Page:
of the diameter, that is, much less than 50% of the total circumference.

Structural output is grouped under longitudinal and circumferential plates, depending on the cross section selected.
Each plate has a region described in the output as SCR. The stresses reported in this region are the plate stresses
that are adjacent to a weld zone. SCR stands for Stress Concentration Region. SCR regions exist for plates along
the outside edges of the plate that is adjacent to another construction.

Copyright (c) 2007 by Paulin Research Group 3.2.4


NozzlePRO www.paulin.com

Chapter 3 – Section 3
Pressure Design using 3d Shell Elements
Pressure design of nozzle and structural connections near discontinuities in pressure vessels or piping usually
involves satisfying the primary stress rules of the ASME Section VIII Division 2 Appendix 4 Code where the local
membrane stress must be less than 1.5 times the hot allowable stress, and the local primary bending stress, when
added to other secondary (Q) stresses must be less than three times the average of the hot and cold allowable
stress. The ASME Code in Art 4-136 also provides for the use of plastic analysis to relax the rules outlined above,
but these methods are not incorporated into FE/Pipe or NozzlePRO and do not see wide useage today although this
is expected to change. The cyclic effect of pressure is included in the discussions in Appendix 4 and 5, and in
particular in Art 4-6 in that cycling pressure definitely contributes to the Pl+Pb+Q+F alternating peak stress.
Fatigue failures due to external loads in the accompaniment of pressure almost always occur at the toes of fillet
welds. This peak stress is well evaluated in the FE/Pipe shell element model where the stiffness at the intersection
is replicated and the stress at the fillet or radius toe is found in the first element in the parent shell or nozzle away
from the penetration line. When pressure is the major contributor to a cyclic fatigue failure the peak stress often
occurs at the inside corner of the geometry. This stress is not well described by a shell element model that stops at
the fillet toes when the d/t ratio gets smaller. There are several ways to deal with this problem.

1) Calculate the stress at the penetration line and ignore any increase in strength due to fillets.
2) Calculate the stress at the penetration line and include the increase in strength due to fillets, (i.e. taper
the elements.)
3) Adjust the SCF for this problem so that external loads are calculated conservatively, and the pressure
stress is more suitably calculated.
4) Run brick models of the nozzle intersection to compare to the shell calculations to guarantee
conservatism. Brick models do a good job of characterizing the peak compressive stresses on the
inside corner of the thick nozzle geometry well.

Version 4.0 of NozzlePRO lets the user do this brick comparison for nozzles in heads. Version 5.0 will extend this
capability to cylinders. For the time being, only FE/Pipe users have access to this option. PRG is also doing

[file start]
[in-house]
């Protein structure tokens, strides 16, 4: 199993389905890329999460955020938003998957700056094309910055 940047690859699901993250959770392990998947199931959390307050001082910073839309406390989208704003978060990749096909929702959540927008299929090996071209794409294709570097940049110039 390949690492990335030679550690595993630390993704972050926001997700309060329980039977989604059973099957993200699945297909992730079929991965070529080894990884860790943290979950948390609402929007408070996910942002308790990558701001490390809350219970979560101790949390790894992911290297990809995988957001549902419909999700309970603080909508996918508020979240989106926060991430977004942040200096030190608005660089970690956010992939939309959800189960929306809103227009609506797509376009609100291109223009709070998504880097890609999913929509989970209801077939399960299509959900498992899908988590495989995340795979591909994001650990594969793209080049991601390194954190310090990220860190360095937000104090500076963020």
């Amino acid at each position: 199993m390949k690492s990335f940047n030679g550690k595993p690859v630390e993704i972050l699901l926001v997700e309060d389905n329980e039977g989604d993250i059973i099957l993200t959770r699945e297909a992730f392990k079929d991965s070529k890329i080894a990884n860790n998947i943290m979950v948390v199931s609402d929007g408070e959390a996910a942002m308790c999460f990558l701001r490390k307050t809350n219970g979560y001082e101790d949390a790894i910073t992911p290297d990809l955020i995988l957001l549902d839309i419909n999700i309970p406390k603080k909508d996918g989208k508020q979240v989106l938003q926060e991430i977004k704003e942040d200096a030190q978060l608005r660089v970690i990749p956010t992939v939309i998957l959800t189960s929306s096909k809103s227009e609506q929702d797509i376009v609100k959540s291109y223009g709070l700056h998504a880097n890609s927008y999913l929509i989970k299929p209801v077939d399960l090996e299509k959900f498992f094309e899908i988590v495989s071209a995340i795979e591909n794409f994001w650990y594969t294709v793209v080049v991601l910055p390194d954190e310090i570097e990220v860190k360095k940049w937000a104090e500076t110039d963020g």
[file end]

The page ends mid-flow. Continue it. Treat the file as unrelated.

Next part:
geometry correlations with brick models in an attempt to develop a correlation for the corner stress increase due to
pressure. An SCF of 1.6 has been used previously as per the suggestion in (3) above. A pressure stress only
button exists on the Options data form that will zero all other loads and compute stresses at the penetration line.
This is included for users wishing to experiment on their own with this effect to determine suitable SCFs.

A portion of a primary stress ratio report is shown below:

Highest Primary Stress Ratios

Header at Junction

Pl 1.5(k)Smh Primary Membrane Load Case 1


2,651 26,250 Plot Reference:
psi psi 1) Pl < 1.5(k)Smh (SUS,Membrane) Case 1

10%

Branch at Junction

Pl 1.5(k)Smh Primary Membrane Load Case 1


12,969 22,500 Plot Reference:
psi psi 1) Pl < 1.5(k)Smh (SUS,Membrane) Case 1

57%

Pl is the local primary membrane stress. The allowable for pressure design is 1.5 times the hot allowable stress.
Satisfying these stress allowables for internal pressure tends to produce safety factors against burst in excess of
4.0, and in general will produce safety factors against burst of between 5.0 and 8.0. These results are from tests of
intersections at room temperature. Note that as the Pl limit due to pressure approaches the allowable, the
permissible external primary loads approach zero!

Copyright (c) 2007 by Paulin Research Group 3.3.1


NozzlePRO www.paulin.com

It is not uncommon for pressure failures to occur during hydrotest. ASME Section VIII Division 2 limits the
general primary membrane and primary membrane plus bending stress intensity limits during test in AD-151.1:

Pm < 90% Sy (at test temperature)


Pm+Pb < 1.35 Sy for Pm < 0.67 Sy
Pm+Pb < 2.15Sy – 1.2Pm for Pm > 0.67Sy and Pm <= 0.9Sy… (Sy at test temperature)

Unfortunately, the Pm and Pb stresses are NOT the stresses found at discontinuities, for example, nozzles. The
discontinuity stress components Pl and Q will clearly be higher than the general membrane stress intensities.
Certainly, however, we may say that if we replace Pm with Pl, and Pm+Pb with Pl+Pb+Q in the above limits, and
satisfy them, then the Code requirements for hydrotest are satisfied. The user may indeed make this comparison
by hand. Unfortunately, the hydostatic test pressure may still be satisfactory if these conservative limits are not
satisfied. Including pressure stiffening in FE/Pipe may reduce this conservatism some. A few tests have shown that
a reduction in higher d/t intersections of about 10% can be expected due to pressure stiffening. When substituting
Pm with Pl to check AD-151.1 the value of Pl must be calculated using the hydrotest pressure, not the
design pressure!